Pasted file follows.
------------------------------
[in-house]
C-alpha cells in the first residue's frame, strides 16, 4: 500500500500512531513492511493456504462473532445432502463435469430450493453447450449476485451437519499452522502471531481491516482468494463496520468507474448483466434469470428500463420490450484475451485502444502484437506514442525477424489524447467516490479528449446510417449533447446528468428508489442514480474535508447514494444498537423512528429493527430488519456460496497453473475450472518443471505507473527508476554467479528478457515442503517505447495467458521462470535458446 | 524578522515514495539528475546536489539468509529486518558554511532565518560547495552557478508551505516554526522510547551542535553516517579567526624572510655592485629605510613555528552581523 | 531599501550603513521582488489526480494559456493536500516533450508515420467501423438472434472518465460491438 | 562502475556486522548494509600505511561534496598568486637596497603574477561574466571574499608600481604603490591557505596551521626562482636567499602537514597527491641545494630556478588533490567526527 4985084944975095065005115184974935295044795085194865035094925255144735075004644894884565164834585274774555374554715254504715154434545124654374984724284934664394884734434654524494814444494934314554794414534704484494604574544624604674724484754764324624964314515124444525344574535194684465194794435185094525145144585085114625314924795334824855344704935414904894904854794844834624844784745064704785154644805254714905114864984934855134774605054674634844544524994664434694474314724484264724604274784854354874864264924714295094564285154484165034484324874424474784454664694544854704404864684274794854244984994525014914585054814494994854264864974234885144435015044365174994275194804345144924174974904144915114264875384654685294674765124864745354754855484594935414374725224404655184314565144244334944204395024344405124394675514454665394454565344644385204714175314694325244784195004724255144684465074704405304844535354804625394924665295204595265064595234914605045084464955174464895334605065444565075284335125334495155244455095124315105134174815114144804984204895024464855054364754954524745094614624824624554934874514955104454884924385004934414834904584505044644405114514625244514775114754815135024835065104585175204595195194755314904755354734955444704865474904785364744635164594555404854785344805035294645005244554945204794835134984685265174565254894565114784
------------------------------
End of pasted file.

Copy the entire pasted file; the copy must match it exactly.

[in-house]
C-alpha cells in the first residue's frame, strides 16, 4: 500500500500512531513492511493456504462473532445432502463435469430450493453447450449476485451437519499452522502471531481491516482468494463496520468507474448483466434469470428500463420490450484475451485502444502484437506514442525477424489524447467516490479528449446510417449533447446528468428508489442514480474535508447514494444498537423512528429493527430488519456460496497453473475450472518443471505507473527508476554467479528478457515442503517505447495467458521462470535458446 | 524578522515514495539528475546536489539468509529486518558554511532565518560547495552557478508551505516554526522510547551542535553516517579567526624572510655592485629605510613555528552581523 | 531599501550603513521582488489526480494559456493536500516533450508515420467501423438472434472518465460491438 | 562502475556486522548494509600505511561534496598568486637596497603574477561574466571574499608600481604603490591557505596551521626562482636567499602537514597527491641545494630556478588533490567526527 4985084944975095065005115184974935295044795085194865035094925255144735075004644894884565164834585274774555374554715254504715154434545124654374984724284934664394884734434654524494814444494934314554794414534704484494604574544624604674724484754764324624964314515124444525344574535194684465194794435185094525145144585085114625314924795334824855344704935414904894904854794844834624844784745064704785154644805254714905114864984934855134774605054674634844544524994664434694474314724484264724604274784854354874864264924714295094564285154484165034484324874424474784454664694544854704404864684274794854244984994525014914585054814494994854264864974234885144435015044365174994275194804345144924174974904144915114264875384654685294674765124864745354754855484594935414374725224404655184314565144244334944204395024344405124394675514454665394454565344644385204714175314694325244784195004724255144684465074704405304844535354804625394924665295204595265064595234914605045084464955174464895334605065444565075284335125334495155244455095124315105134174815114144804984204895024464855054364754954524745094614624824624554934874514955104454884924385004934414834904584505044644405114514625244514775114754815135024835065104585175204595195194755314904755354734955444704865474904785364744635164594555404854785344805035294645005244554945204794835134984685265174565254894565114784